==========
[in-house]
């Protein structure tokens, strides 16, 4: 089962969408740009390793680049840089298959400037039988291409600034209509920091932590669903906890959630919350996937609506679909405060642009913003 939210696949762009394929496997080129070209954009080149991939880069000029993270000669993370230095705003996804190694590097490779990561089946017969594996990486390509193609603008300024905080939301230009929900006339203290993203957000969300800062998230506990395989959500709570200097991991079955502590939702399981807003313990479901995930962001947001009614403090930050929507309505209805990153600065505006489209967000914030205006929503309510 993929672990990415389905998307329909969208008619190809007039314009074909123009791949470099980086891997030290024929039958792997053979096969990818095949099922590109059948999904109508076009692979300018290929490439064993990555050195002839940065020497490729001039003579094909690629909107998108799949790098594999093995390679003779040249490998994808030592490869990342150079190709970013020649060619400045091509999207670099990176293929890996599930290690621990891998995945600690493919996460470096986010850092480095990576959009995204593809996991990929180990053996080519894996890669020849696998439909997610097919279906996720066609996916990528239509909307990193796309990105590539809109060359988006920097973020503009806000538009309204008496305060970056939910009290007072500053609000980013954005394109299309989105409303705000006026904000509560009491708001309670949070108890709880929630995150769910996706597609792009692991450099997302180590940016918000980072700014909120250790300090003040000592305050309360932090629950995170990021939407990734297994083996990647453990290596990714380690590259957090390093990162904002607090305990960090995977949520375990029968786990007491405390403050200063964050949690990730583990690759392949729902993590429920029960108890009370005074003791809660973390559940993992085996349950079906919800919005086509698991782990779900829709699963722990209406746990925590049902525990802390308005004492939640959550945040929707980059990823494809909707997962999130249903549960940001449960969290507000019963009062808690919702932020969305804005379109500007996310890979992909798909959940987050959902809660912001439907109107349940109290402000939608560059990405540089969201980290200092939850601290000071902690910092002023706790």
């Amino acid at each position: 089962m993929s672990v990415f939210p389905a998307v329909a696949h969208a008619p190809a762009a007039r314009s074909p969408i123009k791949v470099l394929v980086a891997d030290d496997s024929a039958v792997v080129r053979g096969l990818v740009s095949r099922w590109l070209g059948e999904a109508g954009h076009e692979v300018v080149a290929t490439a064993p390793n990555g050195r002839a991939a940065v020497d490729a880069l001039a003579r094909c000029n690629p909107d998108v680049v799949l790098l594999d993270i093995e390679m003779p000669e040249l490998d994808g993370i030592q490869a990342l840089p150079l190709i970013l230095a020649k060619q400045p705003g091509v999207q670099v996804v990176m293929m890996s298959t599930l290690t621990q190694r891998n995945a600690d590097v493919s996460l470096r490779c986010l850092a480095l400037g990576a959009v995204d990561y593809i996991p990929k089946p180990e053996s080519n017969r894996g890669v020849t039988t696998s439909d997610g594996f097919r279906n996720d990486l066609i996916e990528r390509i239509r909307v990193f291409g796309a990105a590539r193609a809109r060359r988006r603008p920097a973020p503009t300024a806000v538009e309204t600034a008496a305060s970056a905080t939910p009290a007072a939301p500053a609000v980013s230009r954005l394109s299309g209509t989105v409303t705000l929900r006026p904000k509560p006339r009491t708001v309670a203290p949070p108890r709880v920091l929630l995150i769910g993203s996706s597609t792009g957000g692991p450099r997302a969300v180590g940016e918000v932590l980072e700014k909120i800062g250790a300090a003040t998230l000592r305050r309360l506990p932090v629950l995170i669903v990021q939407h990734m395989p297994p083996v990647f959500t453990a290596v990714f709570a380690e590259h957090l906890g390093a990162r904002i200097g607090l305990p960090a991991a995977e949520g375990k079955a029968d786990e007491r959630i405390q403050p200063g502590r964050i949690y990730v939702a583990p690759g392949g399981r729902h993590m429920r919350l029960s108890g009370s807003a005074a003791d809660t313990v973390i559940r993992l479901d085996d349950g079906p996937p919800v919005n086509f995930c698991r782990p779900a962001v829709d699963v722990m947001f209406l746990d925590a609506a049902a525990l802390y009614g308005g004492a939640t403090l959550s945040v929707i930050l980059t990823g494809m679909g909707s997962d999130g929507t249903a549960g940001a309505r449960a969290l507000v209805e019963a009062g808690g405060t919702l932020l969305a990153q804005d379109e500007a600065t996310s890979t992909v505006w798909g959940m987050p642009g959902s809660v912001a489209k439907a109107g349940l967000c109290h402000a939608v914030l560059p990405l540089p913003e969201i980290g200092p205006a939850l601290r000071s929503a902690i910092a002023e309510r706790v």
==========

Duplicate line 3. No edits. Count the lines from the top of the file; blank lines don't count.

């Amino acid at each position: 089962m993929s672990v990415f939210p389905a998307v329909a696949h969208a008619p190809a762009a007039r314009s074909p969408i123009k791949v470099l394929v980086a891997d030290d496997s024929a039958v792997v080129r053979g096969l990818v740009s095949r099922w590109l070209g059948e999904a109508g954009h076009e692979v300018v080149a290929t490439a064993p390793n990555g050195r002839a991939a940065v020497d490729a880069l001039a003579r094909c000029n690629p909107d998108v680049v799949l790098l594999d993270i093995e390679m003779p000669e040249l490998d994808g993370i030592q490869a990342l840089p150079l190709i970013l230095a020649k060619q400045p705003g091509v999207q670099v996804v990176m293929m890996s298959t599930l290690t621990q190694r891998n995945a600690d590097v493919s996460l470096r490779c986010l850092a480095l400037g990576a959009v995204d990561y593809i996991p990929k089946p180990e053996s080519n017969r894996g890669v020849t039988t696998s439909d997610g594996f097919r279906n996720d990486l066609i996916e990528r390509i239509r909307v990193f291409g796309a990105a590539r193609a809109r060359r988006r603008p920097a973020p503009t300024a806000v538009e309204t600034a008496a305060s970056a905080t939910p009290a007072a939301p500053a609000v980013s230009r954005l394109s299309g209509t989105v409303t705000l929900r006026p904000k509560p006339r009491t708001v309670a203290p949070p108890r709880v920091l929630l995150i769910g993203s996706s597609t792009g957000g692991p450099r997302a969300v180590g940016e918000v932590l980072e700014k909120i800062g250790a300090a003040t998230l000592r305050r309360l506990p932090v629950l995170i669903v990021q939407h990734m395989p297994p083996v990647f959500t453990a290596v990714f709570a380690e590259h957090l906890g390093a990162r904002i200097g607090l305990p960090a991991a995977e949520g375990k079955a029968d786990e007491r959630i405390q403050p200063g502590r964050i949690y990730v939702a583990p690759g392949g399981r729902h993590m429920r919350l029960s108890g009370s807003a005074a003791d809660t313990v973390i559940r993992l479901d085996d349950g079906p996937p919800v919005n086509f995930c698991r782990p779900a962001v829709d699963v722990m947001f209406l746990d925590a609506a049902a525990l802390y009614g308005g004492a939640t403090l959550s945040v929707i930050l980059t990823g494809m679909g909707s997962d999130g929507t249903a549960g940001a309505r449960a969290l507000v209805e019963a009062g808690g405060t919702l932020l969305a990153q804005d379109e500007a600065t996310s890979t992909v505006w798909g959940m987050p642009g959902s809660v912001a489209k439907a109107g349940l967000c109290h402000a939608v914030l560059p990405l540089p913003e969201i980290g200092p205006a939850l601290r000071s929503a902690i910092a002023e309510r706790v």